We have a president who seems not to believe in checks and balances. As I write, Trump’s firing of the FBI director and the real reasons behind it are raising what many are calling a “constitutional crisis.” When a president fires the nation’s chief law enforcement officer who is investigating that president’s administration, and then lies about the reasons why, a moral crisis is also being created. A poll just out says that 61 percent of the American people think the president is dishonest — and that was before the Comey firing.
In the meantime, the vulnerability of those Jesus called the least of these is presenting deep challenges every day to those who say they follow Jesus.
Both truth and justice are at stake in the United States of America, and I can testify how deeply many who know they are supposed to be moral leaders in this country are struggling with how to fulfill that vocation — including church leaders, those responsible for faith-based organizations, many pastors, and faith-rooted activists working for social justice.
But today, let me shift from the issues to us — those leaders who are called to offer moral leadership in the churches and in this society. So many leaders have confided in me how overwhelmed they feel. Every day brings a new crisis to respond to and every day new things happen that are frightening, completely disconcerting, threatening to the most vulnerable, morally incomprehensible, and a direct assault on so many things we as faith leaders believe in.
Many are asking me: How do I respond, how do I choose which things to respond to, where do I put my focus and leadership, what things do I choose to prioritize? Maybe the most common thing I am told my so many leaders is, “How do I sustain myself and discern what I should be doing? I am feeling overwhelmed.”
Sojourners is convening our fourth annual leadership Summit this June to address these underlying spiritual and personal challenges. We will deal with more than “the issues" — most urgently the need for sustainment and discernment for those called to provide leadership in this time of crisis.
Our call and our ministry, in such a time as this, must be for healing and resistance.
In other words, our social justice movements of resistance require a deep spiritual rootedness to stay viable over the long haul and the capacity to discern how we should respond.
Together with movement leaders and prophetic voices from every field – including Margaret Atwood, Rev. Traci Blackmon, Joshua DuBois, Michael Gerson, Amena Brown Owen, Linda Sarsour, and many more – we will focus on this unique moment in history, and the healing and resistance we need at this time.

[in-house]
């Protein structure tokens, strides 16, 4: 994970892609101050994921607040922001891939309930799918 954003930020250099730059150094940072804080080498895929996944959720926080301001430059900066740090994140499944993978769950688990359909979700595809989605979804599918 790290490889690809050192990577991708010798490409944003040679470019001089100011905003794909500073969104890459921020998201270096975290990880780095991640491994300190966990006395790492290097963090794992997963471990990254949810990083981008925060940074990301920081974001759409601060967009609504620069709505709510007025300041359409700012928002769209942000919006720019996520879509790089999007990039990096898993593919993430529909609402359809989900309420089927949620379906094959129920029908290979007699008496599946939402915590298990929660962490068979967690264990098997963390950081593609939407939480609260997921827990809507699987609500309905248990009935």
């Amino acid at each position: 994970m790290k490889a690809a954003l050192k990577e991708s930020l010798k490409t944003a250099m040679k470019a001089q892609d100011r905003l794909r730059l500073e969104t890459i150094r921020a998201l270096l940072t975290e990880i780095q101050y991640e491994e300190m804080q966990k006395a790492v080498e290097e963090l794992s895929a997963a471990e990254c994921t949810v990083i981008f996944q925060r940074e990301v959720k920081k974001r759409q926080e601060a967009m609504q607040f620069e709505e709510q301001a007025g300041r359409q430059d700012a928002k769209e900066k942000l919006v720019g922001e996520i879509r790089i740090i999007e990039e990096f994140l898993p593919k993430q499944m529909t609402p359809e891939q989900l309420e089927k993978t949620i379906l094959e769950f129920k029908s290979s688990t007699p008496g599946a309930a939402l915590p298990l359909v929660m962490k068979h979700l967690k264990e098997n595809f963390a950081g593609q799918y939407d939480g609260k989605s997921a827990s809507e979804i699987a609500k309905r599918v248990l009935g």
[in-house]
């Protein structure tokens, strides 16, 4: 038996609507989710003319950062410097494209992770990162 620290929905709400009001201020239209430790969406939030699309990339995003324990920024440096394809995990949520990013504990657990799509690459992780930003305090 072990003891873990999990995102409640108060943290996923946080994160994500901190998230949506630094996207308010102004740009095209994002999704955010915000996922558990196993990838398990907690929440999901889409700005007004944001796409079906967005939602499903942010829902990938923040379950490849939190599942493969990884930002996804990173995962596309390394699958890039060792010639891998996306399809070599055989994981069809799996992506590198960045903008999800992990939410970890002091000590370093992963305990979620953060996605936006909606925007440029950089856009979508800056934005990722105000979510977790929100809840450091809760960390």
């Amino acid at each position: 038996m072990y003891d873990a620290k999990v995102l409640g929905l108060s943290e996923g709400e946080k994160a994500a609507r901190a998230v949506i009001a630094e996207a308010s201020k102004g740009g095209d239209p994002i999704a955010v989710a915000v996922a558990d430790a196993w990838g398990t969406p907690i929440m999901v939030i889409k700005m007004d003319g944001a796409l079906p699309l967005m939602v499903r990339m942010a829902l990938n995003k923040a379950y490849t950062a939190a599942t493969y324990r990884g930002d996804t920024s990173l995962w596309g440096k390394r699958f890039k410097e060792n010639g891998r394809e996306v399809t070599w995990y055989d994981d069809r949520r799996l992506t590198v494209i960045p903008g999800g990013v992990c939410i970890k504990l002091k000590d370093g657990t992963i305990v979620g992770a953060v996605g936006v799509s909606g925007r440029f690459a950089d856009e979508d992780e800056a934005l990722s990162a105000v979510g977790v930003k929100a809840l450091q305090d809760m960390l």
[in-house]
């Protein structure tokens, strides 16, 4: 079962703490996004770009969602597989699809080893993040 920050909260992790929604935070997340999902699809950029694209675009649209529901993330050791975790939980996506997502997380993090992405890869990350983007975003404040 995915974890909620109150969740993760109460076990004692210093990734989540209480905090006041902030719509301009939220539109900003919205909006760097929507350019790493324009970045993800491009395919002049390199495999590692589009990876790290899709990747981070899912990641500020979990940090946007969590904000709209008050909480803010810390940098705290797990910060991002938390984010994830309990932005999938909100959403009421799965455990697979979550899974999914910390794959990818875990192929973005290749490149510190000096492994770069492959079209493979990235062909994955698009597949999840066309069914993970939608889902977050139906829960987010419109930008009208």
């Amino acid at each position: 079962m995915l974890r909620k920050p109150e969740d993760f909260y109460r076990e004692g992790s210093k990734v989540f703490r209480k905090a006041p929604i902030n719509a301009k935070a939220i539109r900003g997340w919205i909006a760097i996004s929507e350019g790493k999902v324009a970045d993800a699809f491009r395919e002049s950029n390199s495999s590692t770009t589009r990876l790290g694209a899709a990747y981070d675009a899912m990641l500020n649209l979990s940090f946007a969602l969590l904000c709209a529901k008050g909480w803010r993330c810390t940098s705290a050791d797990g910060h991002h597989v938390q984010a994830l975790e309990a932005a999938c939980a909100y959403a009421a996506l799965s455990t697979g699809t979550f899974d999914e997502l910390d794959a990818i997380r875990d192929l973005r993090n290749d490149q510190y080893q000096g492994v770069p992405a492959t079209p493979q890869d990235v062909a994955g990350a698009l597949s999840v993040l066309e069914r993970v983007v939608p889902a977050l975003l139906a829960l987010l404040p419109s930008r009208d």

Here’s the vision for The Summit 2017, take a look:
The Summit is a convening to build and nourish leaders, but we need the entire body of the church to help make it happen. Here’s what you can do:
Nominate a leader to attend The Summit and help us find the voices we need to hear from. If the description of who we to gather together applies to you, I’d encourage you to apply to attend The Summit yourself.
We’re not just talking about the well-known names; we want the greatest leaders that no one has heard of yet. It could be a promising young pastor, a community immigration activist, a politician fighting for police reform, an artist supporting religious liberty for our Muslim brothers and sisters, an entrepreneur creating jobs with a living wage, a lawyer fighting for civil rights and voting protections, or a philanthropist supporting new and existing social movements to knit our communities together.
The Summit is designed for intimate conversation for about 300 leaders, so not everyone will be able to attend in person. However, our Core Conversations will be live-streamed on Sojourners Facebook page during the event, and available online and in Sojourners magazine over the coming year.
With your help, we’re building a Summit for 2017 that will truly live up to its mission: world change through faith and justice. Please nominate a leader from your community today.